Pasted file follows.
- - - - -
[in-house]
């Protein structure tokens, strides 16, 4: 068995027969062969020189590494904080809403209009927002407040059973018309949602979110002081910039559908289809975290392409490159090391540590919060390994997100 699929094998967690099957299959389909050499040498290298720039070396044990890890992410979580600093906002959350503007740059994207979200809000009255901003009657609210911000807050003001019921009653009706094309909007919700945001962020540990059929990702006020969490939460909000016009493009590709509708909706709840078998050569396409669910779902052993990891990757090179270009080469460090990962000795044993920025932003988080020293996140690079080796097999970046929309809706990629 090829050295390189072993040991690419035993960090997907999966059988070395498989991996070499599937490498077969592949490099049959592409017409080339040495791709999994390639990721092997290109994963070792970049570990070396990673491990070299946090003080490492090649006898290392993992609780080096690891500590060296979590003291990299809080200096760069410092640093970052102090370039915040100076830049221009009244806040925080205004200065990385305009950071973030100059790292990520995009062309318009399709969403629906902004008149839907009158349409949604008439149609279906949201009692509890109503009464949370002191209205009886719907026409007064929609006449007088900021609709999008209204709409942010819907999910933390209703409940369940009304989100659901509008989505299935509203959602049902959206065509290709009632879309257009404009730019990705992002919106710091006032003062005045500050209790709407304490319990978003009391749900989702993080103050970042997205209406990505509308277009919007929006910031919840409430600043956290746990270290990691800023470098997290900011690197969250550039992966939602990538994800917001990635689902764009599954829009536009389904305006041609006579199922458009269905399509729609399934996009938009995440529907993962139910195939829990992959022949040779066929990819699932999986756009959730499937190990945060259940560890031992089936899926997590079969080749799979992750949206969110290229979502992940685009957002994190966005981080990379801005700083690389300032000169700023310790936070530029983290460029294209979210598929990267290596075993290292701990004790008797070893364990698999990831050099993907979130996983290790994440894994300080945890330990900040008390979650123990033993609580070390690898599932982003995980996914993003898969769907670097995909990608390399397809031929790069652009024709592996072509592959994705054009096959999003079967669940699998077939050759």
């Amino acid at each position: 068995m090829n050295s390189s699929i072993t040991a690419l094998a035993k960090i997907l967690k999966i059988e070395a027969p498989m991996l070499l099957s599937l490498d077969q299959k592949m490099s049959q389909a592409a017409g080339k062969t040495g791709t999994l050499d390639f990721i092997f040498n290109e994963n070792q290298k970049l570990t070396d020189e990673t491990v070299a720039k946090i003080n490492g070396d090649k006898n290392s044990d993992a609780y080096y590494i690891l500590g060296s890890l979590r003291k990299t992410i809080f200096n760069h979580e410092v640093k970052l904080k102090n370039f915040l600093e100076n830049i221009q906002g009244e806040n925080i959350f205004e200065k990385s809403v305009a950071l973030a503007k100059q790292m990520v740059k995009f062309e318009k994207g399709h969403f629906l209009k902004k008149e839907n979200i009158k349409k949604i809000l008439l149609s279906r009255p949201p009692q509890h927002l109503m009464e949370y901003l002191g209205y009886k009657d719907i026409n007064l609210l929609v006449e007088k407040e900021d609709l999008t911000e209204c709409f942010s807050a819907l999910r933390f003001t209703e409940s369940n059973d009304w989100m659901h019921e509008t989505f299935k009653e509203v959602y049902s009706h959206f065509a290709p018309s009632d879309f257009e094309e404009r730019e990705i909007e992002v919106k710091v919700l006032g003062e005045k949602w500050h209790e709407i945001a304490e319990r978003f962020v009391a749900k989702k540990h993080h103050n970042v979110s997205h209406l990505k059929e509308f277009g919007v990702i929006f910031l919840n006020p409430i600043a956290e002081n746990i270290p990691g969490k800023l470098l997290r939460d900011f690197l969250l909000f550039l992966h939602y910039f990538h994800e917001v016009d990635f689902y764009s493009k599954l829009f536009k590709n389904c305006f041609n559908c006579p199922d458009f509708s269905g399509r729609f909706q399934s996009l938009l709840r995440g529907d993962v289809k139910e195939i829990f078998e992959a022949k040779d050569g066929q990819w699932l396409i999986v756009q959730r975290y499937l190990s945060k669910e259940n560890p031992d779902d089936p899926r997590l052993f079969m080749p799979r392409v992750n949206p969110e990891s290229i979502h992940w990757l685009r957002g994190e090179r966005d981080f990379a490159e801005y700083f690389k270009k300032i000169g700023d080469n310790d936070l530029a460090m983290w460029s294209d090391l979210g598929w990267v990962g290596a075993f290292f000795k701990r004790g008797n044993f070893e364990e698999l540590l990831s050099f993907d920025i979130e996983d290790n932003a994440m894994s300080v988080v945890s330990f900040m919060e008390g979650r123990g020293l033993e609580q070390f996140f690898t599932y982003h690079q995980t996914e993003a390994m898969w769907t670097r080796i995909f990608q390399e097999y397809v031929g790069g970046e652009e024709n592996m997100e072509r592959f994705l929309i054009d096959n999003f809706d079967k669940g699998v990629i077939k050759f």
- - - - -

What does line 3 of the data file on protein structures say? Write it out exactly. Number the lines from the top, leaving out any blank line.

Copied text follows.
């Amino acid at each position: 068995m090829n050295s390189s699929i072993t040991a690419l094998a035993k960090i997907l967690k999966i059988e070395a027969p498989m991996l070499l099957s599937l490498d077969q299959k592949m490099s049959q389909a592409a017409g080339k062969t040495g791709t999994l050499d390639f990721i092997f040498n290109e994963n070792q290298k970049l570990t070396d020189e990673t491990v070299a720039k946090i003080n490492g070396d090649k006898n290392s044990d993992a609780y080096y590494i690891l500590g060296s890890l979590r003291k990299t992410i809080f200096n760069h979580e410092v640093k970052l904080k102090n370039f915040l600093e100076n830049i221009q906002g009244e806040n925080i959350f205004e200065k990385s809403v305009a950071l973030a503007k100059q790292m990520v740059k995009f062309e318009k994207g399709h969403f629906l209009k902004k008149e839907n979200i009158k349409k949604i809000l008439l149609s279906r009255p949201p009692q509890h927002l109503m009464e949370y901003l002191g209205y009886k009657d719907i026409n007064l609210l929609v006449e007088k407040e900021d609709l999008t911000e209204c709409f942010s807050a819907l999910r933390f003001t209703e409940s369940n059973d009304w989100m659901h019921e509008t989505f299935k009653e509203v959602y049902s009706h959206f065509a290709p018309s009632d879309f257009e094309e404009r730019e990705i909007e992002v919106k710091v919700l006032g003062e005045k949602w500050h209790e709407i945001a304490e319990r978003f962020v009391a749900k989702k540990h993080h103050n970042v979110s997205h209406l990505k059929e509308f277009g919007v990702i929006f910031l919840n006020p409430i600043a956290e002081n746990i270290p990691g969490k800023l470098l997290r939460d900011f690197l969250l909000f550039l992966h939602y910039f990538h994800e917001v016009d990635f689902y764009s493009k599954l829009f536009k590709n389904c305006f041609n559908c006579p199922d458009f509708s269905g399509r729609f909706q399934s996009l938009l709840r995440g529907d993962v289809k139910e195939i829990f078998e992959a022949k040779d050569g066929q990819w699932l396409i999986v756009q959730r975290y499937l190990s945060k669910e259940n560890p031992d779902d089936p899926r997590l052993f079969m080749p799979r392409v992750n949206p969110e990891s290229i979502h992940w990757l685009r957002g994190e090179r966005d981080f990379a490159e801005y700083f690389k270009k300032i000169g700023d080469n310790d936070l530029a460090m983290w460029s294209d090391l979210g598929w990267v990962g290596a075993f290292f000795k701990r004790g008797n044993f070893e364990e698999l540590l990831s050099f993907d920025i979130e996983d290790n932003a994440m894994s300080v988080v945890s330990f900040m919060e008390g979650r123990g020293l033993e609580q070390f996140f690898t599932y982003h690079q995980t996914e993003a390994m898969w769907t670097r080796i995909f990608q390399e097999y397809v031929g790069g970046e652009e024709n592996m997100e072509r592959f994705l929309i054009d096959n999003f809706d079967k669940g699998v990629i077939k050759f």